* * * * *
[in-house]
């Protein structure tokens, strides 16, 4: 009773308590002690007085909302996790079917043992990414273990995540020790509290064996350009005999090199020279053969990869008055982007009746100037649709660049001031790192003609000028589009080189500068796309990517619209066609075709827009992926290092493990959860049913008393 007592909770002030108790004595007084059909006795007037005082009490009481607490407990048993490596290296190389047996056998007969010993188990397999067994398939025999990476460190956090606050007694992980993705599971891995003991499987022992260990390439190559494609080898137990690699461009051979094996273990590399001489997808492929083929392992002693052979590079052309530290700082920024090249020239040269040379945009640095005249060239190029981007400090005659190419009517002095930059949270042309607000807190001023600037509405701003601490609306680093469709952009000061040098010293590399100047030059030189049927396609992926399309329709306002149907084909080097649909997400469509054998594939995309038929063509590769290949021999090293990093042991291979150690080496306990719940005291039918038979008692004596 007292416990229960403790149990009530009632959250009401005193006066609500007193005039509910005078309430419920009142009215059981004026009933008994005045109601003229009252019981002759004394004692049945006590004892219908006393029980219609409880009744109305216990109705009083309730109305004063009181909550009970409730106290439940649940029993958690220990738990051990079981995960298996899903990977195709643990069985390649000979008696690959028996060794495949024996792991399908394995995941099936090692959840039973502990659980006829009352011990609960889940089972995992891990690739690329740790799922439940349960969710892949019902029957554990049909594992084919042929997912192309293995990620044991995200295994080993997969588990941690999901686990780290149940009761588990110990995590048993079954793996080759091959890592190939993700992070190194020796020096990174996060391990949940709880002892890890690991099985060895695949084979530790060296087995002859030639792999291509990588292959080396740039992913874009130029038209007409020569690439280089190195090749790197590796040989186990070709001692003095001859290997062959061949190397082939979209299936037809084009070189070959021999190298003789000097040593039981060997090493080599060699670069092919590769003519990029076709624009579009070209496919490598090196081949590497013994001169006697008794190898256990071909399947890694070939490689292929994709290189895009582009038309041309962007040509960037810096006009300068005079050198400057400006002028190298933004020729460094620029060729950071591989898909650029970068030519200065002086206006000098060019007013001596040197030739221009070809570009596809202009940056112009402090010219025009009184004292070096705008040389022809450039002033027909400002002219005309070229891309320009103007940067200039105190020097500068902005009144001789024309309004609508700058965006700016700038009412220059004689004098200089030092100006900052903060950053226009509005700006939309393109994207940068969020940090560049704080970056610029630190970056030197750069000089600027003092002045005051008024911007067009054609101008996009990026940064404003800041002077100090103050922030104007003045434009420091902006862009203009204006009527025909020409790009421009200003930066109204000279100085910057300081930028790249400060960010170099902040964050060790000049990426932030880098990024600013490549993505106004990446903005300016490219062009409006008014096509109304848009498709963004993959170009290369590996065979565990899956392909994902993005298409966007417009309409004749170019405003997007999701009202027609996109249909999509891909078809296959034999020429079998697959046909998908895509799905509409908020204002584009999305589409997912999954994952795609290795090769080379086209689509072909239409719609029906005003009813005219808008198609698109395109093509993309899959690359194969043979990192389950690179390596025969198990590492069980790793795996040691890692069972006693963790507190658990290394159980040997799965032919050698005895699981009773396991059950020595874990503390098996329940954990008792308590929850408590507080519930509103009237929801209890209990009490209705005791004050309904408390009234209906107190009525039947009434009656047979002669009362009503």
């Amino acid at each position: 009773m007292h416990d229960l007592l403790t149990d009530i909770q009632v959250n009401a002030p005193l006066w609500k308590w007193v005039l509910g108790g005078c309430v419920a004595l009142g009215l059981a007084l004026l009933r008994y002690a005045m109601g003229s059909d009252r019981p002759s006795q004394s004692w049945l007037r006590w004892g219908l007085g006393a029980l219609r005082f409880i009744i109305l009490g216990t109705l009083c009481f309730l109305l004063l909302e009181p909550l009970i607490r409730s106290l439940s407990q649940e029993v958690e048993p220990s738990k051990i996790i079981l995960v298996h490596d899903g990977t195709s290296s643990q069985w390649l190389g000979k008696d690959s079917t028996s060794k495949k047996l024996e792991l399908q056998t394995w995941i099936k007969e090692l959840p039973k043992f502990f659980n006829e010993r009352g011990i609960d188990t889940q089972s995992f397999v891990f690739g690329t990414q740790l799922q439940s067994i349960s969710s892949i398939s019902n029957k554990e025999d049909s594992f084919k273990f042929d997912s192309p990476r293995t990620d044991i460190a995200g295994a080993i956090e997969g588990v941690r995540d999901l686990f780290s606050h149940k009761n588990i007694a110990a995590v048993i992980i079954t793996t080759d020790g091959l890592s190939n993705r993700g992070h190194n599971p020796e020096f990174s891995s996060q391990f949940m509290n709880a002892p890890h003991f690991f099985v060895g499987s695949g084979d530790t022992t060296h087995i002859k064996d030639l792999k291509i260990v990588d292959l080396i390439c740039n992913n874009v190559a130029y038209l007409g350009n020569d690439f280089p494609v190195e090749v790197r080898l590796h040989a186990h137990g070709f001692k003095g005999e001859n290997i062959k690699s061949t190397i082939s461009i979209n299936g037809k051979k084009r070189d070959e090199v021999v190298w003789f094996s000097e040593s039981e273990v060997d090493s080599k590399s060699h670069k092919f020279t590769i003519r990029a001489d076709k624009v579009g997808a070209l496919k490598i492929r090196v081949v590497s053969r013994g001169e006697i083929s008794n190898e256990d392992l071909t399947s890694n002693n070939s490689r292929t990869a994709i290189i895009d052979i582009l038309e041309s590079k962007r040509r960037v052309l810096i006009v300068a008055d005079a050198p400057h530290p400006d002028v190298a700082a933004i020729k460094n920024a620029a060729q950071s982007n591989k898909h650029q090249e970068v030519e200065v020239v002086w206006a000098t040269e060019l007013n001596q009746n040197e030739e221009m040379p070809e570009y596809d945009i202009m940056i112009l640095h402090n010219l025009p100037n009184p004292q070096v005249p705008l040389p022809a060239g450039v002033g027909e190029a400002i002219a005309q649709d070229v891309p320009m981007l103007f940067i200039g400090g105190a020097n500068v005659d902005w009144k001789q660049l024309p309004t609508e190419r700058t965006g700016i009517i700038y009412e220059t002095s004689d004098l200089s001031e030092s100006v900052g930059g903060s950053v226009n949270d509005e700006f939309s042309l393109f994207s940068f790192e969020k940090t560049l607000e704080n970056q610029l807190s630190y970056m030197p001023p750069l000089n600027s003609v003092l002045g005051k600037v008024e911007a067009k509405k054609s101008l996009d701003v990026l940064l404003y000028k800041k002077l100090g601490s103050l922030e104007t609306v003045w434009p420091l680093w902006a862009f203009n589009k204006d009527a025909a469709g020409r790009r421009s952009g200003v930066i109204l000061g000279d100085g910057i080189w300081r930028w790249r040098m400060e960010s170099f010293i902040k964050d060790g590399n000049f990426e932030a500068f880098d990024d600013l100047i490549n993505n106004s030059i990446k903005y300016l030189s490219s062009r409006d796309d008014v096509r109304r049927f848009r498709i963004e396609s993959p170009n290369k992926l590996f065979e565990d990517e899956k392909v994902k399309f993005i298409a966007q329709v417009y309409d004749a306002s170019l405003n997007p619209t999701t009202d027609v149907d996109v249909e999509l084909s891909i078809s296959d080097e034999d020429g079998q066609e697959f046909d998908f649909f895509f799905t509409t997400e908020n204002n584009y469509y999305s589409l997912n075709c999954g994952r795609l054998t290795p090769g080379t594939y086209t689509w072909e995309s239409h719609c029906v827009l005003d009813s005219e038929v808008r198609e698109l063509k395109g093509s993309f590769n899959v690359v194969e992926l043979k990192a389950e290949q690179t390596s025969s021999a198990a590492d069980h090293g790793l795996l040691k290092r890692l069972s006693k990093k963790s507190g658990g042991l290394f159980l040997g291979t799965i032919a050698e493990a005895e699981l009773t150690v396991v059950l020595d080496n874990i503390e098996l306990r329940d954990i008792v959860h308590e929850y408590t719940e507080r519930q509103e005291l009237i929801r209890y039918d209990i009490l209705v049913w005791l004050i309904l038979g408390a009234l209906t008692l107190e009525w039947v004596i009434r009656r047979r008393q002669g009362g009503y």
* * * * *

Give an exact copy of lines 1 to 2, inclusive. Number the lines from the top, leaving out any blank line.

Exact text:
[in-house]
């Protein structure tokens, strides 16, 4: 009773308590002690007085909302996790079917043992990414273990995540020790509290064996350009005999090199020279053969990869008055982007009746100037649709660049001031790192003609000028589009080189500068796309990517619209066609075709827009992926290092493990959860049913008393 007592909770002030108790004595007084059909006795007037005082009490009481607490407990048993490596290296190389047996056998007969010993188990397999067994398939025999990476460190956090606050007694992980993705599971891995003991499987022992260990390439190559494609080898137990690699461009051979094996273990590399001489997808492929083929392992002693052979590079052309530290700082920024090249020239040269040379945009640095005249060239190029981007400090005659190419009517002095930059949270042309607000807190001023600037509405701003601490609306680093469709952009000061040098010293590399100047030059030189049927396609992926399309329709306002149907084909080097649909997400469509054998594939995309038929063509590769290949021999090293990093042991291979150690080496306990719940005291039918038979008692004596 007292416990229960403790149990009530009632959250009401005193006066609500007193005039509910005078309430419920009142009215059981004026009933008994005045109601003229009252019981002759004394004692049945006590004892219908006393029980219609409880009744109305216990109705009083309730109305004063009181909550009970409730106290439940649940029993958690220990738990051990079981995960298996899903990977195709643990069985390649000979008696690959028996060794495949024996792991399908394995995941099936090692959840039973502990659980006829009352011990609960889940089972995992891990690739690329740790799922439940349960969710892949019902029957554990049909594992084919042929997912192309293995990620044991995200295994080993997969588990941690999901686990780290149940009761588990110990995590048993079954793996080759091959890592190939993700992070190194020796020096990174996060391990949940709880002892890890690991099985060895695949084979530790060296087995002859030639792999291509990588292959080396740039992913874009130029038209007409020569690439280089190195090749790197590796040989186990070709001692003095001859290997062959061949190397082939979209299936037809084009070189070959021999190298003789000097040593039981060997090493080599060699670069092919590769003519990029076709624009579009070209496919490598090196081949590497013994001169006697008794190898256990071909399947890694070939490689292929994709290189895009582009038309041309962007040509960037810096006009300068005079050198400057400006002028190298933004020729460094620029060729950071591989898909650029970068030519200065002086206006000098060019007013001596040197030739221009070809570009596809202009940056112009402090010219025009009184004292070096705008040389022809450039002033027909400002002219005309070229891309320009103007940067200039105190020097500068902005009144001789024309309004609508700058965006700016700038009412220059004689004098200089030092100006900052903060950053226009509005700006939309393109994207940068969020940090560049704080970056610029630190970056030197750069000089600027003092002045005051008024911007067009054609101008996009990026940064404003800041002077100090103050922030104007003045434009420091902006862009203009204006009527025909020409790009421009200003930066109204000279100085910057300081930028790249400060960010170099902040964050060790000049990426932030880098990024600013490549993505106004990446903005300016490219062009409006008014096509109304848009498709963004993959170009290369590996065979565990899956392909994902993005298409966007417009309409004749170019405003997007999701009202027609996109249909999509891909078809296959034999020429079998697959046909998908895509799905509409908020204002584009999305589409997912999954994952795609290795090769080379086209689509072909239409719609029906005003009813005219808008198609698109395109093509993309899959690359194969043979990192389950690179390596025969198990590492069980790793795996040691890692069972006693963790507190658990290394159980040997799965032919050698005895699981009773396991059950020595874990503390098996329940954990008792308590929850408590507080519930509103009237929801209890209990009490209705005791004050309904408390009234209906107190009525039947009434009656047979002669009362009503």